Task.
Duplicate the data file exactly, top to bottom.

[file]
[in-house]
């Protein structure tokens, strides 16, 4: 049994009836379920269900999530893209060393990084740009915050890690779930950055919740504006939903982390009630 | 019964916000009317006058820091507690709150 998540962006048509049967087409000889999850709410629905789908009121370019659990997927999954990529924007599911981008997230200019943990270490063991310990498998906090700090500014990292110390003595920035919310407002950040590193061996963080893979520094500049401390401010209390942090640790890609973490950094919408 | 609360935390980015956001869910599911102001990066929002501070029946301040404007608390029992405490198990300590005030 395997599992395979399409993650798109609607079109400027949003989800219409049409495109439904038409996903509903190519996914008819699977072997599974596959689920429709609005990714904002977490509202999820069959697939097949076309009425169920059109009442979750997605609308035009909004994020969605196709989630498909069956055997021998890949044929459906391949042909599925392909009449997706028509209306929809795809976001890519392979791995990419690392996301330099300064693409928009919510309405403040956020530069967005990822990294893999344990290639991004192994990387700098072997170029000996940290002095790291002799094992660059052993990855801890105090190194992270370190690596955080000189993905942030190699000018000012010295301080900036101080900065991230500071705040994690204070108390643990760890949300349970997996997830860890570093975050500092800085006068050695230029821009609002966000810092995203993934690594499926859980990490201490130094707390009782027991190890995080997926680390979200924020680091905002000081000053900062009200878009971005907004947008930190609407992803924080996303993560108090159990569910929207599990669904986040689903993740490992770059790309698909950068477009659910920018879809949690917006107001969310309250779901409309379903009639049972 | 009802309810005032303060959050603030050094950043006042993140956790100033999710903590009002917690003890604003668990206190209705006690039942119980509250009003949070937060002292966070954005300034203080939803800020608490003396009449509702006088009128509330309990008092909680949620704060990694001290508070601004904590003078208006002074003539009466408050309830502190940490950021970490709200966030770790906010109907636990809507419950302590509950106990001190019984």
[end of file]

[in-house]
């Protein structure tokens, strides 16, 4: 049994009836379920269900999530893209060393990084740009915050890690779930950055919740504006939903982390009630 | 019964916000009317006058820091507690709150 998540962006048509049967087409000889999850709410629905789908009121370019659990997927999954990529924007599911981008997230200019943990270490063991310990498998906090700090500014990292110390003595920035919310407002950040590193061996963080893979520094500049401390401010209390942090640790890609973490950094919408 | 609360935390980015956001869910599911102001990066929002501070029946301040404007608390029992405490198990300590005030 395997599992395979399409993650798109609607079109400027949003989800219409049409495109439904038409996903509903190519996914008819699977072997599974596959689920429709609005990714904002977490509202999820069959697939097949076309009425169920059109009442979750997605609308035009909004994020969605196709989630498909069956055997021998890949044929459906391949042909599925392909009449997706028509209306929809795809976001890519392979791995990419690392996301330099300064693409928009919510309405403040956020530069967005990822990294893999344990290639991004192994990387700098072997170029000996940290002095790291002799094992660059052993990855801890105090190194992270370190690596955080000189993905942030190699000018000012010295301080900036101080900065991230500071705040994690204070108390643990760890949300349970997996997830860890570093975050500092800085006068050695230029821009609002966000810092995203993934690594499926859980990490201490130094707390009782027991190890995080997926680390979200924020680091905002000081000053900062009200878009971005907004947008930190609407992803924080996303993560108090159990569910929207599990669904986040689903993740490992770059790309698909950068477009659910920018879809949690917006107001969310309250779901409309379903009639049972 | 009802309810005032303060959050603030050094950043006042993140956790100033999710903590009002917690003890604003668990206190209705006690039942119980509250009003949070937060002292966070954005300034203080939803800020608490003396009449509702006088009128509330309990008092909680949620704060990694001290508070601004904590003078208006002074003539009466408050309830502190940490950021970490709200966030770790906010109907636990809507419950302590509950106990001190019984």